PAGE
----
A UN conference that begins today will assess the progress made in improving the lives of the world's children in areas such as education and health care. But special attention will be paid to ending the abuse of millions of children. Delegates will focus on child trafficking, on the rise worldwide and surging in the former communist states in transition.
United Nations, 8 May 2002 (RFE/RL) -- Leading government officials from the UN's 189 member states gather in New York today for a three-day conference focused on improving living conditions for the world's 2.1 billion children.
Delegates will review the goals set at the 1990 World Summit for Children, including successful campaigns to reduce infant mortality and diseases like polio. Child advocates are also expecting governments to make new commitments to protect children from new phenomena such as forced military service and sexual exploitation.
Reports released in advance of the conference by the International Labor Organization (ILO) estimate that 246 million children aged five to 17 are involved in child labor, most from Asia and Africa.
A small percentage of that number are trapped in the worst forms of child labor, in which they are trafficked abroad to work in the sex industry. But international aid officials say they are concerned that the number will grow and that an upsurge in the problem is under way in the former communist states of Eastern Europe and the former Soviet Union.
The ILO report estimates that worldwide, 1.2 million children have been trafficked, of which about 200,000 have come from transition countries. Other international organizations decline to quantify the number of children trafficked but say there is clear evidence it has risen alongside the rising incidence of trafficking in women.
This regional trend has emerged in the 1990s due to the social and economic upheaval caused by the collapse of communism. Robert Cohen is regional communications officer for the United Nations Children's Fund -- or UNICEF -- in the former communist region in transition. He tells RFE/RL that the region's transition has been more prolonged, and its consequences more wrenching, than anyone expected.
"There has been an incredible increase in poverty. Child poverty stands at about 18 percent of the children in the region and much higher in some of the countries, especially the former Soviet Union countries. This brings with it a whole series of problems, only one of which is manifested in trafficking and sexual exploitation."
One factor contributing to the rise in trafficking, Cohen says, is the large number of children in public care throughout the region who have little assistance in making the transition to adulthood.
Cohen says in the past decade, the number of children in public care in the 27 transition countries has risen to 1.5 million from 1 million. Families hit by economic hardship have often had to resort to turning their children over to state care. As children approach their late teens, Cohen says, they tend to turn toward a life on the street.
"When a young person who has been institutionalized reaches the age of 16 to 18, they are expected to re-integrate into society without either themselves being prepared to do so and without society having the mechanisms or the support systems in place for them to find work and housing."
The eagerness for a better life abroad has made women and girls especially vulnerable to traffickers' claims of better job opportunities, according to international relief officials. They repeatedly cite Moldova, Ukraine, and Romania as the main sources for trafficked girls, many of whom are brought to Bosnia, Kosovo, and Albania, where they are often sold to local gangs to be trafficked to Western Europe for prostitution.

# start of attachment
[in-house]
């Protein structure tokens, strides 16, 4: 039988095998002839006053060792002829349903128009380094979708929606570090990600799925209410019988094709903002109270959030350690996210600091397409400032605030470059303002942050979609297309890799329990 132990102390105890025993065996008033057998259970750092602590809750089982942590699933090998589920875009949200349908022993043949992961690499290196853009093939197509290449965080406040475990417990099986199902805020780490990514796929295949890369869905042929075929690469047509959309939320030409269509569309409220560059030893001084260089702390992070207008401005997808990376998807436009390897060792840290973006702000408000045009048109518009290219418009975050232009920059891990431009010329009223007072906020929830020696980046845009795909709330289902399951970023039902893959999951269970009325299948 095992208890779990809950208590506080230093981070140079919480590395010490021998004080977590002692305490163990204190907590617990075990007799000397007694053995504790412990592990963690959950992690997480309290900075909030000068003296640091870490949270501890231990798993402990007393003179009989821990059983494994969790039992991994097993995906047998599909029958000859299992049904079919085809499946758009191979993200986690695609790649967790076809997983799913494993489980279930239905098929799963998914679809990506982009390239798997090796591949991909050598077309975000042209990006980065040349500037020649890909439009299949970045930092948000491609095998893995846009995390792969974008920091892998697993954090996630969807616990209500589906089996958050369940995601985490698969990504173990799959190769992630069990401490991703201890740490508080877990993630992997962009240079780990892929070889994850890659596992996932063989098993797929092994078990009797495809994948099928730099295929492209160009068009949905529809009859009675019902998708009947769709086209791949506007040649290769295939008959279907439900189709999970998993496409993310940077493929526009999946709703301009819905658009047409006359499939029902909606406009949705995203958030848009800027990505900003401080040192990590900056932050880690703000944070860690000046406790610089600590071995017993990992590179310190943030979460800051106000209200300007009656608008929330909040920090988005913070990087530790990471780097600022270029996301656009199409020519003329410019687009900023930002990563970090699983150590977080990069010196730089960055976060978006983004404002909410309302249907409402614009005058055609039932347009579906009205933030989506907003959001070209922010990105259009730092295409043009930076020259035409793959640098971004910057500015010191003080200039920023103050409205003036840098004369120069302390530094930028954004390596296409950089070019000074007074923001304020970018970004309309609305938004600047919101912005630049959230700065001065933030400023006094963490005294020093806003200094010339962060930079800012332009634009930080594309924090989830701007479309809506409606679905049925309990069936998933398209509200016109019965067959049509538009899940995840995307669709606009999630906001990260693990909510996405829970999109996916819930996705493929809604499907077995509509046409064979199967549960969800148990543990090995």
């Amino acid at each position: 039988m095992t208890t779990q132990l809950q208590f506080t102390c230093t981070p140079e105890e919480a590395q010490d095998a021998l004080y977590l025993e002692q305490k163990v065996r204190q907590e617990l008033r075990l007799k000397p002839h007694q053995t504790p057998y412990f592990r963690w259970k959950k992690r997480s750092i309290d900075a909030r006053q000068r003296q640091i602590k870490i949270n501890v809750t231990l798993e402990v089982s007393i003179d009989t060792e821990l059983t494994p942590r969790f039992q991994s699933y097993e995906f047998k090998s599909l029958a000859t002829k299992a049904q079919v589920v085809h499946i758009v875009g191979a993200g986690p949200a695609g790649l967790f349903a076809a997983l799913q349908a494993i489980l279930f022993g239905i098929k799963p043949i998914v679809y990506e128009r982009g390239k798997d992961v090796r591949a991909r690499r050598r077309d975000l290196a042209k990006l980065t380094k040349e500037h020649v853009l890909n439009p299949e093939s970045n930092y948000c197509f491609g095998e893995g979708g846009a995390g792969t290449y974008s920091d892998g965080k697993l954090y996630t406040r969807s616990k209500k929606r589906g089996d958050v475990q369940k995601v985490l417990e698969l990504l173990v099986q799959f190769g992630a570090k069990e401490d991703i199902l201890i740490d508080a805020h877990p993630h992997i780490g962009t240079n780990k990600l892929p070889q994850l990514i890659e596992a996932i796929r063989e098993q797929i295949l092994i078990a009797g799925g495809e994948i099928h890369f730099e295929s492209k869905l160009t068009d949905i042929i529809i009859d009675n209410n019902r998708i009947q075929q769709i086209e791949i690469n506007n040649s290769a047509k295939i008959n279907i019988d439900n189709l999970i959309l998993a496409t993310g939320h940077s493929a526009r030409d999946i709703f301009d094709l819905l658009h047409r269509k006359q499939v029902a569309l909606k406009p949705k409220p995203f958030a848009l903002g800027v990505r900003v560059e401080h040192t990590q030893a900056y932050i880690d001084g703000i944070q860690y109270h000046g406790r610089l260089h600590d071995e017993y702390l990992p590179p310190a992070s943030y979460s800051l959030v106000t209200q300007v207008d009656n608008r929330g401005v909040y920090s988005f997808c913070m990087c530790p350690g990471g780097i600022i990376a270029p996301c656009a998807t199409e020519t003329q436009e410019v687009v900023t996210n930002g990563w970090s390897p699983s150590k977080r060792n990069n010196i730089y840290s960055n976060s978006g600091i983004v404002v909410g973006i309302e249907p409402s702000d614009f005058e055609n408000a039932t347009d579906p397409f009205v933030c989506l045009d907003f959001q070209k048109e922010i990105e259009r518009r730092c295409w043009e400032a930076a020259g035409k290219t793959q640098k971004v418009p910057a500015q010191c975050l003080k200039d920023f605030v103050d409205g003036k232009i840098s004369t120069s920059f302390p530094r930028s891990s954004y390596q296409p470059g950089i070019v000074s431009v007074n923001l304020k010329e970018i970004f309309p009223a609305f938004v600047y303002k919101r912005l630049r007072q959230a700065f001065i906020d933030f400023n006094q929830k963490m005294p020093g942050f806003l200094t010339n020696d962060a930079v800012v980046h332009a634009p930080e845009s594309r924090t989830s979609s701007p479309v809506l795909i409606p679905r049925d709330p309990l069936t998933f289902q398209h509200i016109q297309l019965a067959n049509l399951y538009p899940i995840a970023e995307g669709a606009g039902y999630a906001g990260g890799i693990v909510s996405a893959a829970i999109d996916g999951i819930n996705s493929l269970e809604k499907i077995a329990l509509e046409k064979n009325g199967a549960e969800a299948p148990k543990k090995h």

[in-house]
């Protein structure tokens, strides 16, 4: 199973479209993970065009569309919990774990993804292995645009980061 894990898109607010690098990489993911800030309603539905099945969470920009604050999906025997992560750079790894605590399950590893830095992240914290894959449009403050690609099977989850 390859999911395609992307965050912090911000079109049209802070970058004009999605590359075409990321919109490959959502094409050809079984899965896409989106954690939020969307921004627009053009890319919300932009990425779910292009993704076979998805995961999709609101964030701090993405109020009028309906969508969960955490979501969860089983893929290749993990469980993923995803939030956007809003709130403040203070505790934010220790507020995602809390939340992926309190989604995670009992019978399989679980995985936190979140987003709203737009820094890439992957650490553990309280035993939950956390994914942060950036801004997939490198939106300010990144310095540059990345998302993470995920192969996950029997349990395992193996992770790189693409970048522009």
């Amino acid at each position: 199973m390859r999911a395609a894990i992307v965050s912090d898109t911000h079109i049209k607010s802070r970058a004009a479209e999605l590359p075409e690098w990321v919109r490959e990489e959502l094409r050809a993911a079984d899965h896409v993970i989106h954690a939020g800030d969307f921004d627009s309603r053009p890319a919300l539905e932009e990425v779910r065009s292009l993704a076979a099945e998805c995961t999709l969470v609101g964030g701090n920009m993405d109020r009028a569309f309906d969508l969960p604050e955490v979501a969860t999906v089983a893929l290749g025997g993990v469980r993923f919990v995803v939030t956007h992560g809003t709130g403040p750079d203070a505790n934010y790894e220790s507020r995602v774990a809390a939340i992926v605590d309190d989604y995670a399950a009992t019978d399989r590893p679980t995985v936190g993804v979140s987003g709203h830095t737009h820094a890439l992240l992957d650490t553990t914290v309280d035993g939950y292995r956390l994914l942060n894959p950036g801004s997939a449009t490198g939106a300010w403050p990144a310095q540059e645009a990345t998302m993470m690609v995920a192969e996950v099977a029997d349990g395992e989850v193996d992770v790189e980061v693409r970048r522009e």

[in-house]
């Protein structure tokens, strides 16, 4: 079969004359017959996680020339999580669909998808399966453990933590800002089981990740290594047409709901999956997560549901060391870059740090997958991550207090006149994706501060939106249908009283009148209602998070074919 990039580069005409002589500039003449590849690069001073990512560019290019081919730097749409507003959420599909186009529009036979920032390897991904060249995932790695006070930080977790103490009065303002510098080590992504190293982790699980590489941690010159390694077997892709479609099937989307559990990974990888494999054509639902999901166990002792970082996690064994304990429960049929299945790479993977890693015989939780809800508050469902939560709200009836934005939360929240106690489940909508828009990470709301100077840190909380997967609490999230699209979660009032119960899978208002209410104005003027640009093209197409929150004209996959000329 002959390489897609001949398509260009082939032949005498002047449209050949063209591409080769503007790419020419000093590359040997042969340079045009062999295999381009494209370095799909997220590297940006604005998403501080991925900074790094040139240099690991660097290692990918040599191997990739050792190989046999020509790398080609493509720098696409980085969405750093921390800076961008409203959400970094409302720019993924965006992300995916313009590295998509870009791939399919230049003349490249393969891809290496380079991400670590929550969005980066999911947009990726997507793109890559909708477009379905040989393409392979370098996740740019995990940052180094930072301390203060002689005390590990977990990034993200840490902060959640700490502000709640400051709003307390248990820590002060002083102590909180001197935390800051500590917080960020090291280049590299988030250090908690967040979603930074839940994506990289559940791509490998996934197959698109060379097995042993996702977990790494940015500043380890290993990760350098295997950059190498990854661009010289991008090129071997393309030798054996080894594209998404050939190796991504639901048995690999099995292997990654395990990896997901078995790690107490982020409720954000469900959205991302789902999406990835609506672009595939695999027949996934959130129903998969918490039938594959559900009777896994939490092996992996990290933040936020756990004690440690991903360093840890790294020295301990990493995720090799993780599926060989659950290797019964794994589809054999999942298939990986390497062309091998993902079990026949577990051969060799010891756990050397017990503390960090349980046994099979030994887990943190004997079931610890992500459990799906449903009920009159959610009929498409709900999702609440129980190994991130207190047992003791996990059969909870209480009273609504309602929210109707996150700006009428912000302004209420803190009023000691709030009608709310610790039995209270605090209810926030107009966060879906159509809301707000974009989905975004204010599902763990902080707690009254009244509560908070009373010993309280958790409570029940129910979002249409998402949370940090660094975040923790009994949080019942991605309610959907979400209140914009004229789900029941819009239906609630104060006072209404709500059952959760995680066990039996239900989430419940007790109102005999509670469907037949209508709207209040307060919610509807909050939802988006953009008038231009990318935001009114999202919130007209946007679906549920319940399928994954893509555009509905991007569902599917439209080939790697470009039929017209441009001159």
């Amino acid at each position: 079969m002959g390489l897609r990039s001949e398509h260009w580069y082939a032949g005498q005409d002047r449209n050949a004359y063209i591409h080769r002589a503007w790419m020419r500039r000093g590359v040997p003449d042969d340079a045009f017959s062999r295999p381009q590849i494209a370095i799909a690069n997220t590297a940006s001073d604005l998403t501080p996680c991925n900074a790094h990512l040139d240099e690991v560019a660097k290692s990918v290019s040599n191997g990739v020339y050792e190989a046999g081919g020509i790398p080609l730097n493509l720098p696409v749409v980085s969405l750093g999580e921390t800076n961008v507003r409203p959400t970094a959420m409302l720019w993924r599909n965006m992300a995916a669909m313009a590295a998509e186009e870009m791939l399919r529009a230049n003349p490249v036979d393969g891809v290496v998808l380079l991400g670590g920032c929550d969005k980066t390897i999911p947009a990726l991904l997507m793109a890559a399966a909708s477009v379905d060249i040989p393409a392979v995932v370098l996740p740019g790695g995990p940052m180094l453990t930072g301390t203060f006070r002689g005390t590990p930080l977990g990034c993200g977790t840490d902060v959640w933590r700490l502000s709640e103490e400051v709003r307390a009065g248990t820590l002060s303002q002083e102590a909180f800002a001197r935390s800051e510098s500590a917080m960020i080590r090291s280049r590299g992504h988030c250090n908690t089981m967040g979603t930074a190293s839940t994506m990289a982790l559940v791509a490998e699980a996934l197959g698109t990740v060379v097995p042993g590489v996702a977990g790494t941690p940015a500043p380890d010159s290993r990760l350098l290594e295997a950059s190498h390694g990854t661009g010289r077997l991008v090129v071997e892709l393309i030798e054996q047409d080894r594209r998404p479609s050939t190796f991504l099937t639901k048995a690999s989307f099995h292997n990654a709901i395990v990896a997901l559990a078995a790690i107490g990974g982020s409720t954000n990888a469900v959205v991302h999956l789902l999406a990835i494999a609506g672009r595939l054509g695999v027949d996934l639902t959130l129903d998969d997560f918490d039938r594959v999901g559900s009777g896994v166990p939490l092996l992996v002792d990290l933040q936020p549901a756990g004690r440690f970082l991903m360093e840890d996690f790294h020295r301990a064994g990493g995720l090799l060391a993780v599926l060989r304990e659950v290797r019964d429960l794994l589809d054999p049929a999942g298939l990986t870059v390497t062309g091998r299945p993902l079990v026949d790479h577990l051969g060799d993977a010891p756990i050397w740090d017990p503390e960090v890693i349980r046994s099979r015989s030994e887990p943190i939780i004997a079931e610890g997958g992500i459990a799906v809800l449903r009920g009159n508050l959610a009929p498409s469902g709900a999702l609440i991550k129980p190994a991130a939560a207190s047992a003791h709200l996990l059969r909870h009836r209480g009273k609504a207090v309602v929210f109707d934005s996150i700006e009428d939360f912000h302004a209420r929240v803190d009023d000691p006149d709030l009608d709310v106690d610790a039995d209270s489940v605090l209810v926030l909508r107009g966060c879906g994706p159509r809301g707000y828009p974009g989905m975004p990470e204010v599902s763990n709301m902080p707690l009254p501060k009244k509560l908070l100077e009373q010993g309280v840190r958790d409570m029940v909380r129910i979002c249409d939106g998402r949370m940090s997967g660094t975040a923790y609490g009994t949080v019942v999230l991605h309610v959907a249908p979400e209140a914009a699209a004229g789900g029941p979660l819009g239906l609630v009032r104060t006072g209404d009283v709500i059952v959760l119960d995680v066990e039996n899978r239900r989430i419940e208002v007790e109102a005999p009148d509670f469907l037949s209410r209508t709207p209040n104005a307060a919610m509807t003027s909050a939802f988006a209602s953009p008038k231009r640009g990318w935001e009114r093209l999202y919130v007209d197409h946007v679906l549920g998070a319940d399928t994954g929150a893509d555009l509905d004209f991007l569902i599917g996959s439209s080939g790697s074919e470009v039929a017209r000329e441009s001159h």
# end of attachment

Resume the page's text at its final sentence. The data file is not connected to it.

The UN representative for the International Organization for Migration (IOM), Robert Paiva, tells RFE/RL that the Balkans have become a final destination for a growing number of trafficked women and children. "What we're seeing more and more of -- and we have for the past couple of years -- is young women, increasingly in the Balkans, down to the age of 12 and 13 sometimes, which wasn't so much the case when we started working in this field back in the mid-1990s."
The IOM has also found that Kyrgyzstan has become a hub of international trafficking rings that transport girls through Russia to Western Europe and through China to Japan and Australia. Paiva says the trafficking rings appear to be operating in a similar manner to the networks smuggling drugs and guns through the region. "Everybody is seeing increasing evidence that, given the big money to be made, these trafficking networks have evolved toward the same kind of organized crime networks that are running other 'commodities' -- that people are a new commodity."
Experts like Paiva and UNICEF's Cohen say there is growing awareness in the region of trafficking in women and children. All countries in the region have ratified the UN Convention on the Rights of the Child and many have also ratified a protocol that deals with sexual exploitation.
Paiva said he hopes this week's UN session will help trigger greater regional cooperation on the issue, resulting in tougher, more uniform policing against traffickers. Cohen says that fighting one of the main roots of the problem -- poverty -- must become a top priority or the marginalization and victimization of children will persist.
The UN conference is drawing more than 60 heads of state and government, including the presidents of Bosnia, Croatia, Romania, Macedonia, and Albania and the prime minister of Slovenia.
Romanian President Ion Iliescu will play an especially active role at the conference. In addition to his speech to the General Assembly, scheduled for today at 1530 Prague time, he is due to take part in a discussion on de-institutionalizing children and a panel on 10 May led by UN High Commissioner for Human Rights Mary Robinson on combating child trafficking.